Photography: ‘Melbourne Nightlife’ & ‘From The Mouth Of Bukowski’


The Desperate Truth by Yuki Iwama

(Fiction: Bukowski’s Erections, Ejaculations, Exhibitions, and General Tales of Ordinary Madness & Dostoevsky’s Crime and Punishment; Screenwriting: Lynch’s Mulholland Drive)

Kurt Vonnegut taught me that in every story the character must want something. Dostoevsky and Bukowski both taught me that ‘want’ is inadequate. Raskolnikov, mad and manic, is the loud desperation that turns Dostoevsky’s Russia. Bukowski’s archetypal lowlifes stew in their quiet desperation, sitting in their own filth and drowning and flailing within themselves. Both made me realise my own writing – that the tension of desperation cannot be learned; it must be organic. It strips away the make-up and hair styles and ironed shirts and leaves you a drooling slave on the ground – it doesn’t matter if you’re lying in shit because you’re desperate. It’s a good thing that writers bed desperation nightly.

Fiction is a desperate art form. It’s self-indulgent and destructive and a priori. It rarely exists outside.  It’s a mess of half-truths and denials but sometimes when a writer faces herself in her work, she has the potential to create something that can survive the outside; something that can breathe outside of her. Bukowski created truths that looked like lies. He puts himself in his own work and with every character forces us to look at him with him. He taught me to be stern with myself, to accept the ugly truths, because isn’t it honesty that lets fiction thrive? Under the guise of lies, we try to push our words over the cliff, and most times it ends bloody.

Fiction is one of the things that give me traction in reality. It’s the result of the piss inducing fear of mortality and the fear of myself – but with a healthy dose of cynicism, realism, and honesty, Bukowski helped me realise otherwise. His characters float through the world, doing what they want when they want, struggling to find connection and meaning (like some kind of entropic despair) – their desperation is padded and drunk but it’s sharp and sweetly true. To create truths like Bukowski is why I want to write fiction – whether on paper or film.

If Bukowski’s desperation is entropy then Dostoevsky’s is mania. Raskolnikov’s madness is born from his violation of ‘commonsense morality’. Guilt is the symptom of the tension of the character warring with himself – and what is guilt but self-flagellation; an intense desire to inflict pain on oneself? It is a feverish desperation – but one that pulls the story together (without it, we do not have Raskolnikov or his madness).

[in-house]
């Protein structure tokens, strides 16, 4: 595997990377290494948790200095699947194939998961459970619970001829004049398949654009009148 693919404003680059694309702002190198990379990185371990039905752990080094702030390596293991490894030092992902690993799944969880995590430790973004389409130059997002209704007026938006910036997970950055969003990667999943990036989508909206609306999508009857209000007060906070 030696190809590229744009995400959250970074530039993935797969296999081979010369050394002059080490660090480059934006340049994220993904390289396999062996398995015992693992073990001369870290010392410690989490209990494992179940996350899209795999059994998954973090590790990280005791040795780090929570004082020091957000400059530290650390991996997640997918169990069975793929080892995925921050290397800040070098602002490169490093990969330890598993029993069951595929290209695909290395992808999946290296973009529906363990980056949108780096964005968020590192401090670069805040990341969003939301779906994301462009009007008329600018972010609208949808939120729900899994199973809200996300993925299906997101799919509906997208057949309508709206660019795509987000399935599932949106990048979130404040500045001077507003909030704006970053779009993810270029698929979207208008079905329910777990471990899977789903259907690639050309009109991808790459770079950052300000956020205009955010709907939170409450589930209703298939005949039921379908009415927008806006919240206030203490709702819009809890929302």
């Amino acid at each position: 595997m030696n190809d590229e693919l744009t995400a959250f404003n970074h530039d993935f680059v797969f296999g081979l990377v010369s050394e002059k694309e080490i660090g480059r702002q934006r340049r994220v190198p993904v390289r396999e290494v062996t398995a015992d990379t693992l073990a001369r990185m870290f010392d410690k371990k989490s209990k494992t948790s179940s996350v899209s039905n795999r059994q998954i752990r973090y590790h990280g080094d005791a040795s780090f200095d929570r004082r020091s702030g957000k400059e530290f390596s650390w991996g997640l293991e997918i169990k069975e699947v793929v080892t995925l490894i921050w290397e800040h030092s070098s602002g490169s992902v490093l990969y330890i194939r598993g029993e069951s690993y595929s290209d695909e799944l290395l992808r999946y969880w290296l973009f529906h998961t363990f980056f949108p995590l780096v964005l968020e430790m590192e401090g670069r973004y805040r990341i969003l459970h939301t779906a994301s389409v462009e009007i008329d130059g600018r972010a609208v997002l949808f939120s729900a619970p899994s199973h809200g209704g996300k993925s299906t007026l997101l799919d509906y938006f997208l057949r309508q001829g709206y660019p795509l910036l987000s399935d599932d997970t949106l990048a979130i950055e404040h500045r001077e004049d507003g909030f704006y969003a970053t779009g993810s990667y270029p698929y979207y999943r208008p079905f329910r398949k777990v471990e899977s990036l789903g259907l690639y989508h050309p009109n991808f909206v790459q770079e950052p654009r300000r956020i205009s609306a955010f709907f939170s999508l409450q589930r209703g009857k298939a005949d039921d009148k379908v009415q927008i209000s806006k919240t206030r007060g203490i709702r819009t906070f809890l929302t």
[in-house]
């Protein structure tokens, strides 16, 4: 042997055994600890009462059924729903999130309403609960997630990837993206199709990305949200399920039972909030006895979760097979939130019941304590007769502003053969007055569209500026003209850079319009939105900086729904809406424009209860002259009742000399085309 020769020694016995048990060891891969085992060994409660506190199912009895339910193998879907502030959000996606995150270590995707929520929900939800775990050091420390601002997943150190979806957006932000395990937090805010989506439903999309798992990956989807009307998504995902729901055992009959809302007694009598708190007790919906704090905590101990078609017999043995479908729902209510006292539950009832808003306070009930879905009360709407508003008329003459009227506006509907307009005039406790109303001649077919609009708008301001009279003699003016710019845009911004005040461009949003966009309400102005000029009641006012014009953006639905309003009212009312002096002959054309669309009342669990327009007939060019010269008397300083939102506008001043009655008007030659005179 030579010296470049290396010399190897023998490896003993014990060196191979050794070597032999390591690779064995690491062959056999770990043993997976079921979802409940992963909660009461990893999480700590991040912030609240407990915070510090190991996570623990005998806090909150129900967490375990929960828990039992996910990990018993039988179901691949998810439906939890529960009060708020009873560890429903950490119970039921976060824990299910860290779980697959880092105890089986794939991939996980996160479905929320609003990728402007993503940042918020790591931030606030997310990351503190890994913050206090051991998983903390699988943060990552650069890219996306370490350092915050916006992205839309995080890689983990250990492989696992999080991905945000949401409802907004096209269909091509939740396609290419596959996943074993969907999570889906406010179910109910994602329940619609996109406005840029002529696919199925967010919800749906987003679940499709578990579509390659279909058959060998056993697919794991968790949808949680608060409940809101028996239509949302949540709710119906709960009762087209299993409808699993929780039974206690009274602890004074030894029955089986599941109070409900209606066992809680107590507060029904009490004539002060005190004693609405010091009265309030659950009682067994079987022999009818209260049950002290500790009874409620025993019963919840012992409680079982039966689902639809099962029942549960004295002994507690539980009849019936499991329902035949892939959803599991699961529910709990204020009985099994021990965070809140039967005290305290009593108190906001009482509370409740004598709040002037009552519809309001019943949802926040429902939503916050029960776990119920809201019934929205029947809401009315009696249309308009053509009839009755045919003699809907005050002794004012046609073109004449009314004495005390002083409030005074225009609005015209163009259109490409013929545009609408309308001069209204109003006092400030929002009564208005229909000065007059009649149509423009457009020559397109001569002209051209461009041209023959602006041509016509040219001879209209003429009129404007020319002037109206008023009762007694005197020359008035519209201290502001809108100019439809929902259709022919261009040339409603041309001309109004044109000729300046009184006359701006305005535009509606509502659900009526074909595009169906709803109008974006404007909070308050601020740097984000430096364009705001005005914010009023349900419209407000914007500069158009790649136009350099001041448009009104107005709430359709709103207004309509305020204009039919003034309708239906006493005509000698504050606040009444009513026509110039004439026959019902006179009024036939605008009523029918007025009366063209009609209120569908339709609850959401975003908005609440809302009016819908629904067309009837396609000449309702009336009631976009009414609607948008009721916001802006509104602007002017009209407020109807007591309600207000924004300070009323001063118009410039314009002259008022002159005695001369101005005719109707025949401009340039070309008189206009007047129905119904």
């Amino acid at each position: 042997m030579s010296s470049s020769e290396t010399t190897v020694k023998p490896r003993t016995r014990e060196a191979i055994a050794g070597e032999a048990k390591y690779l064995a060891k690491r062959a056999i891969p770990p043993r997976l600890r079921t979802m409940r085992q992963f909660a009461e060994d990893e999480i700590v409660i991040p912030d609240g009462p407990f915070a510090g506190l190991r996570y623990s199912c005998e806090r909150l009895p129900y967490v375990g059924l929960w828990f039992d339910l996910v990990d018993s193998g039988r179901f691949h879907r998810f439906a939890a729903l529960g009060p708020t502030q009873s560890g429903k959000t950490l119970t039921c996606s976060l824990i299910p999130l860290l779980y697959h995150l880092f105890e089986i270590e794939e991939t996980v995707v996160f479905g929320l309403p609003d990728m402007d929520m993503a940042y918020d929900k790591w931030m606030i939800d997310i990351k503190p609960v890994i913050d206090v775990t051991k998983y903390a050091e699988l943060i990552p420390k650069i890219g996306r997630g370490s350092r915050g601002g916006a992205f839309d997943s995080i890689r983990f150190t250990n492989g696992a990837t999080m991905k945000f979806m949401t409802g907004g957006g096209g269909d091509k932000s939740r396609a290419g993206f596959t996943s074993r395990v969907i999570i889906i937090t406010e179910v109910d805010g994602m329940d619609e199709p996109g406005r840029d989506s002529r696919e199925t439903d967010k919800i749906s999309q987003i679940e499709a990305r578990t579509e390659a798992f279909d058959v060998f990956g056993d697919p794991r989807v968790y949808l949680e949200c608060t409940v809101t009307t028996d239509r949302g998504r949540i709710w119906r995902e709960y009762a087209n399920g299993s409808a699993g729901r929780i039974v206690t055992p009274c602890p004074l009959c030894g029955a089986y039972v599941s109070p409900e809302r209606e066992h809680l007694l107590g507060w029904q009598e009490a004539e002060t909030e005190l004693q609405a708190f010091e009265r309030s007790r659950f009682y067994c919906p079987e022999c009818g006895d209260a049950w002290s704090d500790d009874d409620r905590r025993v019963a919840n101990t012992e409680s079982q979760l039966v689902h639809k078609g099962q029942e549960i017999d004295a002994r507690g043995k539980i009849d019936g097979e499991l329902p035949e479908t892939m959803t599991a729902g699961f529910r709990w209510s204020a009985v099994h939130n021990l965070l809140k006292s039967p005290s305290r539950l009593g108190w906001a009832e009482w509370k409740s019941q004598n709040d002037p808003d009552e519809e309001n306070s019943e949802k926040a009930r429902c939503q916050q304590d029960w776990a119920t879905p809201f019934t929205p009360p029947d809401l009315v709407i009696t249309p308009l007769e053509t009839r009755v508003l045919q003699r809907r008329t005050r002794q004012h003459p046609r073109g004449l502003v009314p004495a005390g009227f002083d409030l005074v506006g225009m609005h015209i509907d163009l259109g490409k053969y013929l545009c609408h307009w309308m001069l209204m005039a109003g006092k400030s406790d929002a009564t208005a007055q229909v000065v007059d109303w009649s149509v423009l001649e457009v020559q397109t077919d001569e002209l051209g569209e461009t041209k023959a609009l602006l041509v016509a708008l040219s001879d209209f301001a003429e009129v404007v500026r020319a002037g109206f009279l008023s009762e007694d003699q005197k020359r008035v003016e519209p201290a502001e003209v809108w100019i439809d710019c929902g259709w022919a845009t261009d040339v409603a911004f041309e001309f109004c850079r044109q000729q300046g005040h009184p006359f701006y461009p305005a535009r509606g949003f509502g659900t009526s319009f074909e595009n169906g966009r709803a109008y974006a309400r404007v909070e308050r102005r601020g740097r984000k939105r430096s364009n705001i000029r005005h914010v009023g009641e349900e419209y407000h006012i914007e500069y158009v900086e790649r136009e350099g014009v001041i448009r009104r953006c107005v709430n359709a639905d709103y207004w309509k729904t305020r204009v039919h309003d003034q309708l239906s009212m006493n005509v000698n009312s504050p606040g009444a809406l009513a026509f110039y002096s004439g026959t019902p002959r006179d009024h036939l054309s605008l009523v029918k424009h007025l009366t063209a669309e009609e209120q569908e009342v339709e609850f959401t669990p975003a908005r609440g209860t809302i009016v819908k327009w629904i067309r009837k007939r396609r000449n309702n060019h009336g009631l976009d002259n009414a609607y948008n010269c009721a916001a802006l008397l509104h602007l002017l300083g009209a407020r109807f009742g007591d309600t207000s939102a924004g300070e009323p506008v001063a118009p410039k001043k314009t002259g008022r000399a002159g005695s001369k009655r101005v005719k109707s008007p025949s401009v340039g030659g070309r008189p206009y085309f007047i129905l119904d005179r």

Dostoevsky is a taut writer. His words read like stressed coils, trembling with the wedding of divergent forces. The writing is not of his own but of his character’s. Dostoevsky’s ability to translate his character’s consciousness is something that reads organically.  He becomes with ease. To be able to become Raskolnikov’s sickened mind is my desperation. Every writer knows how to become. But not every writer can become with their whole being. Dostoevsky isn’t present in himself when he writes. The seams are barely visible – is it Raskolnikov becoming Dostoevsky? Or is Dostoevsky becoming Raskolnikov?

When I write and become, I return with more than just a story. I gain experiences I would never be able to understand in this reality (such as killing) – not without consequence anyway. But there is still purchase, an anchor, even when I write. My words become stilted and artificial – the space between me and my characters is glaring. Dostoevsky becomes; I play. Bukowski lives; I pretend. It is real for them – there is truth. In other words, I need to be able to kill to write; instead of pretending to kill to write.

Lynch’s films are literary. Mulholland Drive is not only a film about desperation (to lose oneself; to find success; to be loved) but also a text heavy with literary metaphors and symbolism. What sets Lynch apart from both the literary and the cinematic artistry, is that his work is translatable and interchangeable between the two practices. When I write, I write with the film in my head – one foot in each medium – however my lack of experience specifically writing for film is a hindrance. When I lose the visuals, my writing suffers.

To write visual literature as Lynch does is my desperation.  Films reject the inner but Lynch rejects the outer. He gives us the truth of our subconscious through scenes that are heavy with his words. Betty doesn’t simply look at Rita – we can sense the poetry behind that one gesture; we can sense Lynch’s words. He is projecting the subconscious to the forefront of the brain; throwing a projection of the unknown against the wall; he is shaking literary traditionalism at its core.

In a good story – on paper or film – the characters must want something. However much I agree with this, the word ‘want’ is grey; it’s too soft. It hits the ear like a rolling wave. ‘Desperation’ is the path of the lightening; the beat of the thunder. In desperation – whether of our characters’ or of our own (or maybe both if we are skilful enough) – we are creating truths. It is the only worthwhile thing writers and artists can bring to society. We cannot save people from burning buildings or take down drug cartels – but at least we can tell the truth. To be able to become; to be able to see myself through honest lenses; translate truths on all levels and across all mediums – these are my desperations.

©Yuki Iwama, 2015